CPGH services expanded through new Kenai clinic

Posted: Monday, September 24, 2001

People needing health care in the Kenai, Nikiski and Kalifornsky area have a major new convenience: a Kenai clinic to provide services previously available only at the hospital in Soldotna.

The Central Peninsula General Hospital Kenai Clinic opened its doors Aug. 27. The three-person staff is spreading the good news to Kenai-area residents.

The new clinic, operating as an annex of the main hospital, offers X-rays, mammograms, lab tests, electrocardiograms and work-ups for people needing operations.

"This way they can conveniently stop here ... instead of having to go all the way to Soldotna," said Doug Davis, the radiology director who manages the new clinic.

"We want people to know we're here, to know what services we have available."

The scent of new carpet hangs in the air. The equipment is state of the art; the rooms bright with new paint; the furniture attractive and the atmosphere casual and inviting.

"This is a classy facility," he said.

The new clinic is in the Kenai Health Center behind the Country Foods grocery on Barnacle Way between Willow Street and Main Street Loop. The hospital annex shares the building with the state's Kenai Public Health Center, which opened its new office in July.

The people who have come into the new facility so far have been impressed, Davis said.

The clinic is set up to take referrals from doctors. People need to call 283-4495 to make appointments for mammograms, but for other services, walk-ins are accepted.

Davis said the clinic was the brainchild of Kenai Mayor John Williams and former CPGH Chief Executive Officer Marty Richman. The goal was convenience for Kenai area residents.

Now people won't have to drive to Soldotna and back every time their physician requests a test.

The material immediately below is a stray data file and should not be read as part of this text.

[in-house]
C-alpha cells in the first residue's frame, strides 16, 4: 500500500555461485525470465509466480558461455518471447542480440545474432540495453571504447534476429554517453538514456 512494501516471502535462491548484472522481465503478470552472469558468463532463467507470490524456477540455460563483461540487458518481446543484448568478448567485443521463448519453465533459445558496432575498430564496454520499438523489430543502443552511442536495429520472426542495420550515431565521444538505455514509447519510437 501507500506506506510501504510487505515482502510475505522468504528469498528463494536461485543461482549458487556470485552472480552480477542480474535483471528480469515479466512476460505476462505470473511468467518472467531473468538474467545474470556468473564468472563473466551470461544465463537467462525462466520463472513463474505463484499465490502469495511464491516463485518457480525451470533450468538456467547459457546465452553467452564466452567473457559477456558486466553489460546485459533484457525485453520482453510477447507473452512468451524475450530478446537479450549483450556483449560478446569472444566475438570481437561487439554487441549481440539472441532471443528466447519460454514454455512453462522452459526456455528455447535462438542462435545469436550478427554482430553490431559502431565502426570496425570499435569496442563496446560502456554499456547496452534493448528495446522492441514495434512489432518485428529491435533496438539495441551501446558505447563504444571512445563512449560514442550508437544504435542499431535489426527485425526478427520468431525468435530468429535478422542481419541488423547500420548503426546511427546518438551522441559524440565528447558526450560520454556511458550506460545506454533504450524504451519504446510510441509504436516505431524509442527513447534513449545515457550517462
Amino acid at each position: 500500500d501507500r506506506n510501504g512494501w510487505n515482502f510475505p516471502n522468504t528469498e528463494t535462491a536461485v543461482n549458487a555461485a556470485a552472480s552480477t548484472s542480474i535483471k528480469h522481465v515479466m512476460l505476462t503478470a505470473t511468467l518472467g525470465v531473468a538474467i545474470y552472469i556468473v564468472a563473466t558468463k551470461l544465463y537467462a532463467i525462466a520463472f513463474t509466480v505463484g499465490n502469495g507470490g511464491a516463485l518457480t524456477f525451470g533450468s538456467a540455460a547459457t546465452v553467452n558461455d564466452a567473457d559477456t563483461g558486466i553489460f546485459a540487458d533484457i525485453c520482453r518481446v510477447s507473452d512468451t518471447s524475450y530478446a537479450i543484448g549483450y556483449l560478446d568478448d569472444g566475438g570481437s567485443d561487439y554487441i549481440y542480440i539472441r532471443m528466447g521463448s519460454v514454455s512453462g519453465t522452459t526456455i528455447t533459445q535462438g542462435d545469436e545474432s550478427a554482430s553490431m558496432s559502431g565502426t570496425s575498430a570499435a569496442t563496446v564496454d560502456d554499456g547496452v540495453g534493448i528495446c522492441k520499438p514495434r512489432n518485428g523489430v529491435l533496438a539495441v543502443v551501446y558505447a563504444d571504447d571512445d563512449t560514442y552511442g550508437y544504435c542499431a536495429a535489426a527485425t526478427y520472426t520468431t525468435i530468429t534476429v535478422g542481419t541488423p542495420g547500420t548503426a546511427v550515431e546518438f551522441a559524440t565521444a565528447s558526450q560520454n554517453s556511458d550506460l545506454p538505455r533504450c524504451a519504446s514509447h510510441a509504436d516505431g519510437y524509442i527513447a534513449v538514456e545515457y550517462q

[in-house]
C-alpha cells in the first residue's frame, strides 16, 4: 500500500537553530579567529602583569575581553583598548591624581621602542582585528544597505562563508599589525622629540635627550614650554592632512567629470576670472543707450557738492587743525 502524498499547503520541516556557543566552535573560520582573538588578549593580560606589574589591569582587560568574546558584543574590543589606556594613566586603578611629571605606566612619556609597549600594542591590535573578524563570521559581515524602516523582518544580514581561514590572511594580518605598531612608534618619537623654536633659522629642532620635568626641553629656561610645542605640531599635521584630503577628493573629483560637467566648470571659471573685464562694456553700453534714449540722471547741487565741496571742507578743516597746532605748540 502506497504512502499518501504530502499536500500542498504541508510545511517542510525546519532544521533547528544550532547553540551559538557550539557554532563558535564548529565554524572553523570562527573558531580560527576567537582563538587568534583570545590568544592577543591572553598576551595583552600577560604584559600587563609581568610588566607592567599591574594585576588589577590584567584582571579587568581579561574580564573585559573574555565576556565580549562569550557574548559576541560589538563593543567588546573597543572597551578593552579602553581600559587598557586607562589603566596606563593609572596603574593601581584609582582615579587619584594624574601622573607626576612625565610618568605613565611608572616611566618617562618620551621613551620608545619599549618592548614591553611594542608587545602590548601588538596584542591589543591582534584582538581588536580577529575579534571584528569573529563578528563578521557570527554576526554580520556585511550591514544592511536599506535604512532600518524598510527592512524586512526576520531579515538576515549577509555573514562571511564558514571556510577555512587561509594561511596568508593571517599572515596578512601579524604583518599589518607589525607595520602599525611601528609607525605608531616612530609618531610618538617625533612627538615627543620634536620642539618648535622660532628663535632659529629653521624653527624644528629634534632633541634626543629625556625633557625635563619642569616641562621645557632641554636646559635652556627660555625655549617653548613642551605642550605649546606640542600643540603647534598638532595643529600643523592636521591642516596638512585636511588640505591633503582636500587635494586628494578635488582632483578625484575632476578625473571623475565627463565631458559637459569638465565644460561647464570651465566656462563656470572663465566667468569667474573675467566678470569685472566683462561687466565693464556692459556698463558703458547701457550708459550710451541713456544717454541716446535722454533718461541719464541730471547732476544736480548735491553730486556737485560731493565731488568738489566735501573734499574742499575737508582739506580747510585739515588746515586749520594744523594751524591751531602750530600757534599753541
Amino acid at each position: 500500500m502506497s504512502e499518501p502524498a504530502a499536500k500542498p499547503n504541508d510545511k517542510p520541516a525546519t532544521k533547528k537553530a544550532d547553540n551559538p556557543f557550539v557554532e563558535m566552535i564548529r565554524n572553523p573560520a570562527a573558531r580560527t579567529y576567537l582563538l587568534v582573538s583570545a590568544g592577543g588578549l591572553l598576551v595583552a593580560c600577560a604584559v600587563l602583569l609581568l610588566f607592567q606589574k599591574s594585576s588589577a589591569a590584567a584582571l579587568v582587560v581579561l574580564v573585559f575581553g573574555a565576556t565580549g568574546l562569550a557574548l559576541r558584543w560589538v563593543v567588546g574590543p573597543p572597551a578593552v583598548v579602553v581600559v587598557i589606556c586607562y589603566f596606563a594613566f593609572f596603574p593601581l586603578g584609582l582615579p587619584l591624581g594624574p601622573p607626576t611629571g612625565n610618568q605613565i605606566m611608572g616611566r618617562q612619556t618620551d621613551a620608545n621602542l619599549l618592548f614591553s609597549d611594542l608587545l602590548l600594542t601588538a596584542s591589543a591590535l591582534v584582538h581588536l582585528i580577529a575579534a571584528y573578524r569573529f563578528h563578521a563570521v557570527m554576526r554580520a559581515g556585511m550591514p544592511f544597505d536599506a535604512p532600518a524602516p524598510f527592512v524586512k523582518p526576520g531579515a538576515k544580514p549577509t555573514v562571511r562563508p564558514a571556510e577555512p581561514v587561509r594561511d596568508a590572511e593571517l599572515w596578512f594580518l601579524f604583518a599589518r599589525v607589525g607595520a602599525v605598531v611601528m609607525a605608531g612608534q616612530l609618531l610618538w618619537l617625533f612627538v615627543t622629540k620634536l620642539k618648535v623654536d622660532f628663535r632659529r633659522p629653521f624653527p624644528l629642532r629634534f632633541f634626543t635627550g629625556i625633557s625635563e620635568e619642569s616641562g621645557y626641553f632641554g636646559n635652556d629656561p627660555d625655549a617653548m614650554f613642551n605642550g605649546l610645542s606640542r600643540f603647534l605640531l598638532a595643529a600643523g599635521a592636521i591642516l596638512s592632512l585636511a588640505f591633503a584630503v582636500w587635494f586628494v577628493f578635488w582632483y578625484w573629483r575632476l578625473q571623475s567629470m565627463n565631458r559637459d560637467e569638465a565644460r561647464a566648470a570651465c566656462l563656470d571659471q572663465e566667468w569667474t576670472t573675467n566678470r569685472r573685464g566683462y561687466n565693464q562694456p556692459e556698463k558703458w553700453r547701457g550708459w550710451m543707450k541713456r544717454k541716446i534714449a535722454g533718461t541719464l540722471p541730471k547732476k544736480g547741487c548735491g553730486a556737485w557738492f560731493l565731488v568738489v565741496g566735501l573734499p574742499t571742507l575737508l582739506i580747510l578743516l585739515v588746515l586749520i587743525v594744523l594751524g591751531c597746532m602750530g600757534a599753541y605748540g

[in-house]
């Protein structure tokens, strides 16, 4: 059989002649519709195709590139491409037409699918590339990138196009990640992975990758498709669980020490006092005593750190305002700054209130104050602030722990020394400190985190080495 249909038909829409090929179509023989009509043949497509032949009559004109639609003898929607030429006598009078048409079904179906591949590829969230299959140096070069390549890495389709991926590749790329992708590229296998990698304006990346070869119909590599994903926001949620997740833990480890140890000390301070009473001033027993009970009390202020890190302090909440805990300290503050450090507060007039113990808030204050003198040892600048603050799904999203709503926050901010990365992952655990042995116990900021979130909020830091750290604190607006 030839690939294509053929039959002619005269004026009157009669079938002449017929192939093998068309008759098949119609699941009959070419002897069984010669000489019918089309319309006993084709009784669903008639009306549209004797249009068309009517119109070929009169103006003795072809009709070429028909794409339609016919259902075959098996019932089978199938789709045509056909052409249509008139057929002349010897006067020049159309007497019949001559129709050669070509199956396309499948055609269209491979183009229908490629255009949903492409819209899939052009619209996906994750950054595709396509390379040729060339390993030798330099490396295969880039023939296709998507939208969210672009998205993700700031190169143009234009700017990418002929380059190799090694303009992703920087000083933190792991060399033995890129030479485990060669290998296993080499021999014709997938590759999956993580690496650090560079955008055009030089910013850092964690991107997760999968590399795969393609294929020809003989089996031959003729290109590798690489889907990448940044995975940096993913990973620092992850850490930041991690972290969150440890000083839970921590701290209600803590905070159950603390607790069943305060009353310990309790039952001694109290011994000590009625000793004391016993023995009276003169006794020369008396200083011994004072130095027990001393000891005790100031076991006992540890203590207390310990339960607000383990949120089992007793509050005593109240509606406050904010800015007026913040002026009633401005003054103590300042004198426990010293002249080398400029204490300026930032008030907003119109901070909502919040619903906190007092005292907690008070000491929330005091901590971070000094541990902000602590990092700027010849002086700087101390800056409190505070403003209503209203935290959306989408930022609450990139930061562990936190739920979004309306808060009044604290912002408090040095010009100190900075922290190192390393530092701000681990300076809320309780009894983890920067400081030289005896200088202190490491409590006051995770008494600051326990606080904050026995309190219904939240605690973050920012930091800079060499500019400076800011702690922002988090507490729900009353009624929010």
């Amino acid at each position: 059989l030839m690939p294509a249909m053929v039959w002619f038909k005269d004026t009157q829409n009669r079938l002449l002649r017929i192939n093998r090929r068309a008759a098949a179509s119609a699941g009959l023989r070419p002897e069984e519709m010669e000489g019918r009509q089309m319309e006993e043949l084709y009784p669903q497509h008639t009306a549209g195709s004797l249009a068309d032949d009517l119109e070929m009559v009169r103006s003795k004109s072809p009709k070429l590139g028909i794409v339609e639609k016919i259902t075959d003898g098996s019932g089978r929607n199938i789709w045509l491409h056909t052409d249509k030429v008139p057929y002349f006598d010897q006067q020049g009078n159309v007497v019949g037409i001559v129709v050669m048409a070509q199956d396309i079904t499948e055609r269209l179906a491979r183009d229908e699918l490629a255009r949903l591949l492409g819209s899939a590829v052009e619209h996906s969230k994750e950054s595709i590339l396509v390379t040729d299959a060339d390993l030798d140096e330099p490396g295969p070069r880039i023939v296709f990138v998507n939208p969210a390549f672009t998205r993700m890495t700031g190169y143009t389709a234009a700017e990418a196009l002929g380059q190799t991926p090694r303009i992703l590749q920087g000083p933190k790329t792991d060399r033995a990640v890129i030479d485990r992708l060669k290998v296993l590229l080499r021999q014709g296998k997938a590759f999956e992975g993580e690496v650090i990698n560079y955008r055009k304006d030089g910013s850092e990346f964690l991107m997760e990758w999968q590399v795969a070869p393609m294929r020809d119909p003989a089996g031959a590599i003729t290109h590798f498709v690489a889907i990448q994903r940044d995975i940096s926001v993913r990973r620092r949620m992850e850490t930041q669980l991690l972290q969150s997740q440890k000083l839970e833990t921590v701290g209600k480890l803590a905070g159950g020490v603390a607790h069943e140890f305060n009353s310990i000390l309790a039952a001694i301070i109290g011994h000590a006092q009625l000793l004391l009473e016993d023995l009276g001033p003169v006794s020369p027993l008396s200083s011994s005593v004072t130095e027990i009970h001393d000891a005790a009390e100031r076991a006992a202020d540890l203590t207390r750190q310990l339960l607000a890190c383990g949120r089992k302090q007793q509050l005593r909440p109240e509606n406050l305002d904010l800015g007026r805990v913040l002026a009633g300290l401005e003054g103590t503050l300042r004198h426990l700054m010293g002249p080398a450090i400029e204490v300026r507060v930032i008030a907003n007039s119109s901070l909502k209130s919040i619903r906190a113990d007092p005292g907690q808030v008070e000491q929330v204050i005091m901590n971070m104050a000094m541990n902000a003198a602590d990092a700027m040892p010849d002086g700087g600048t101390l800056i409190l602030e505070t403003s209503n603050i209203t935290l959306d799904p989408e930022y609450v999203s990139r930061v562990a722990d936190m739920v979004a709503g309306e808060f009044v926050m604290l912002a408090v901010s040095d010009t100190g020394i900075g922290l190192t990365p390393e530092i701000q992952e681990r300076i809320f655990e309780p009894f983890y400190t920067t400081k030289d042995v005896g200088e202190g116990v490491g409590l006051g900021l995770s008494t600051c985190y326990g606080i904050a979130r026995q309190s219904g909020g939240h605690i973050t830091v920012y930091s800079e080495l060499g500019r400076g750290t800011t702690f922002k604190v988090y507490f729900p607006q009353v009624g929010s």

Margaret Prestwick, the mammographer, said less driving is not the only way the new clinic can save clients time.

The radiology rooms and technicians at CPGH are limited and can get busy. For example, the needs of the emergency room or a special procedure could mean that patients trying to get routine radiology services in Soldotna would have to wait, she said.

"The space (here) is more than adequate," she said.

Davis agreed that the facility is built with the future in mind. As community demand dictates, the clinic will be able to expand its services and staff, he said.

"We may offer ultrasound service out here at a later date," he said.

The hospital is planning to hold specialty clinics at the site and is considering additional equipment, too. The building was designed to accommodate growth to the east and north.

The Kenai clinic was constructed through a three-way partnership between the city of Kenai, the Kenai Peninsula Borough and the state. The public health nurses occupy 6,500-square feet, and the hospital's clinic occupies 4,000-square feet.

Architect Bill Kluge created the building with the help of a design group comprised several people, including Richman, Public Health's Kenai Nurse Manager JoAnn Hagen and CPGH Board President Diana Zirul.

Clarion reporter Jay Barrett contributed to this story.



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